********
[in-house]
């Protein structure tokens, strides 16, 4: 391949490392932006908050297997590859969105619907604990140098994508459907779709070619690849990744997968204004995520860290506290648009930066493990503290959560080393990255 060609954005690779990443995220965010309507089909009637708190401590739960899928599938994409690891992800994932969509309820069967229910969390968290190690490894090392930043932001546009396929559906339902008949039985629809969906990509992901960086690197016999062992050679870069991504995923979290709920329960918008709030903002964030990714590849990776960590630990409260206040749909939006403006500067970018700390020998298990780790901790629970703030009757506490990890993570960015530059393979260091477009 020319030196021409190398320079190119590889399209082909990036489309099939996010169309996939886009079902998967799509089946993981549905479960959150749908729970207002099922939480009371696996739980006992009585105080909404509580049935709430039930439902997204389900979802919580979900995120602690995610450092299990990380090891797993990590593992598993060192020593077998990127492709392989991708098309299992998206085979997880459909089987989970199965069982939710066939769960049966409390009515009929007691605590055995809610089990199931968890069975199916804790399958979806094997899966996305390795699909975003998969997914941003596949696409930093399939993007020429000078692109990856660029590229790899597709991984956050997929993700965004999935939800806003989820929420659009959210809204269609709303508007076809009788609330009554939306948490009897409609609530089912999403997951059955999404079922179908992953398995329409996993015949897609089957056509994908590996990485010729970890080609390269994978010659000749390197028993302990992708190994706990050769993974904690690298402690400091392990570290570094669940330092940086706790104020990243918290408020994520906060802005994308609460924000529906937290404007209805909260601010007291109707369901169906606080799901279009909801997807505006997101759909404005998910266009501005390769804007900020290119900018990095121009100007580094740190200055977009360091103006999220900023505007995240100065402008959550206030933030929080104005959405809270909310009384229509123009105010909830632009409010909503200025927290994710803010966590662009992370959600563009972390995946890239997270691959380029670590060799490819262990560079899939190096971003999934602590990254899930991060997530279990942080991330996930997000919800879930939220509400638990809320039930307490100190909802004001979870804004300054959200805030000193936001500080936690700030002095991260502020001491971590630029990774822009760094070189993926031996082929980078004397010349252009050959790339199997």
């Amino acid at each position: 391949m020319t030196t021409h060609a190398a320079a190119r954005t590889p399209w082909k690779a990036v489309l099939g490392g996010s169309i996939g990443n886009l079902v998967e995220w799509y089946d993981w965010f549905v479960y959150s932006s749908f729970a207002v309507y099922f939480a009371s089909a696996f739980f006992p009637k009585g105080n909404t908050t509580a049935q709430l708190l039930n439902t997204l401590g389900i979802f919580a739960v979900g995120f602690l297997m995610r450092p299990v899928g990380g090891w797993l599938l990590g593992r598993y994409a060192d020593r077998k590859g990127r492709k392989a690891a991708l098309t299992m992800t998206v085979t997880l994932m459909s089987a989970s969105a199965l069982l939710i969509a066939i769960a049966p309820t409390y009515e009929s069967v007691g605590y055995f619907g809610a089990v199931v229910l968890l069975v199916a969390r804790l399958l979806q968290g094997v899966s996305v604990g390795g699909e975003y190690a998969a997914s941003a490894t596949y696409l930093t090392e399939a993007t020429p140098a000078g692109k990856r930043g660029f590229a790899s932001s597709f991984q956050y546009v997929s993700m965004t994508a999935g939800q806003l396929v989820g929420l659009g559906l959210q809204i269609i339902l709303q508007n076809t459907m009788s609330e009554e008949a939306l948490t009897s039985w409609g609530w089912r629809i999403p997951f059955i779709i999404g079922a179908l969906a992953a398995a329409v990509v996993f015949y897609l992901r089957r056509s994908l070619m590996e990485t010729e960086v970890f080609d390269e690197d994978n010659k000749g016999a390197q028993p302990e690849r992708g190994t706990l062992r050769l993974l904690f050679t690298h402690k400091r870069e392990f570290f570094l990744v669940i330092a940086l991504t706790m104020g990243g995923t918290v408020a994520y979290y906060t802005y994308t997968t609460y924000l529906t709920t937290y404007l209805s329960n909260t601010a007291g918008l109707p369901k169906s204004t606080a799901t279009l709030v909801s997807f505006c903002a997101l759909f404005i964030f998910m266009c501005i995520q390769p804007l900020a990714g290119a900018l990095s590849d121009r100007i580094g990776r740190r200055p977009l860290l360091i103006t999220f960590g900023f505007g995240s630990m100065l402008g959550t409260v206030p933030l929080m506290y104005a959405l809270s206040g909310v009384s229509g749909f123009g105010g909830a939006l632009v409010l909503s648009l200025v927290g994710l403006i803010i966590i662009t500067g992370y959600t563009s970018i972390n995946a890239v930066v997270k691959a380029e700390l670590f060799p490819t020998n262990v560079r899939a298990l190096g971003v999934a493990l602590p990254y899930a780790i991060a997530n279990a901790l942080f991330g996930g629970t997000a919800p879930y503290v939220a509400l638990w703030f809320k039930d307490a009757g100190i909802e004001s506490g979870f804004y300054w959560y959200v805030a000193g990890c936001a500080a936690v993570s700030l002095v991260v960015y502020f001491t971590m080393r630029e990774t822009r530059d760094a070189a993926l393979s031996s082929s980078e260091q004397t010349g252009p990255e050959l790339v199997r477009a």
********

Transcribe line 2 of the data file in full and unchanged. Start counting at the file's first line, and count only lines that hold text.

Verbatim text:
């Protein structure tokens, strides 16, 4: 391949490392932006908050297997590859969105619907604990140098994508459907779709070619690849990744997968204004995520860290506290648009930066493990503290959560080393990255 060609954005690779990443995220965010309507089909009637708190401590739960899928599938994409690891992800994932969509309820069967229910969390968290190690490894090392930043932001546009396929559906339902008949039985629809969906990509992901960086690197016999062992050679870069991504995923979290709920329960918008709030903002964030990714590849990776960590630990409260206040749909939006403006500067970018700390020998298990780790901790629970703030009757506490990890993570960015530059393979260091477009 020319030196021409190398320079190119590889399209082909990036489309099939996010169309996939886009079902998967799509089946993981549905479960959150749908729970207002099922939480009371696996739980006992009585105080909404509580049935709430039930439902997204389900979802919580979900995120602690995610450092299990990380090891797993990590593992598993060192020593077998990127492709392989991708098309299992998206085979997880459909089987989970199965069982939710066939769960049966409390009515009929007691605590055995809610089990199931968890069975199916804790399958979806094997899966996305390795699909975003998969997914941003596949696409930093399939993007020429000078692109990856660029590229790899597709991984956050997929993700965004999935939800806003989820929420659009959210809204269609709303508007076809009788609330009554939306948490009897409609609530089912999403997951059955999404079922179908992953398995329409996993015949897609089957056509994908590996990485010729970890080609390269994978010659000749390197028993302990992708190994706990050769993974904690690298402690400091392990570290570094669940330092940086706790104020990243918290408020994520906060802005994308609460924000529906937290404007209805909260601010007291109707369901169906606080799901279009909801997807505006997101759909404005998910266009501005390769804007900020290119900018990095121009100007580094740190200055977009360091103006999220900023505007995240100065402008959550206030933030929080104005959405809270909310009384229509123009105010909830632009409010909503200025927290994710803010966590662009992370959600563009972390995946890239997270691959380029670590060799490819262990560079899939190096971003999934602590990254899930991060997530279990942080991330996930997000919800879930939220509400638990809320039930307490100190909802004001979870804004300054959200805030000193936001500080936690700030002095991260502020001491971590630029990774822009760094070189993926031996082929980078004397010349252009050959790339199997």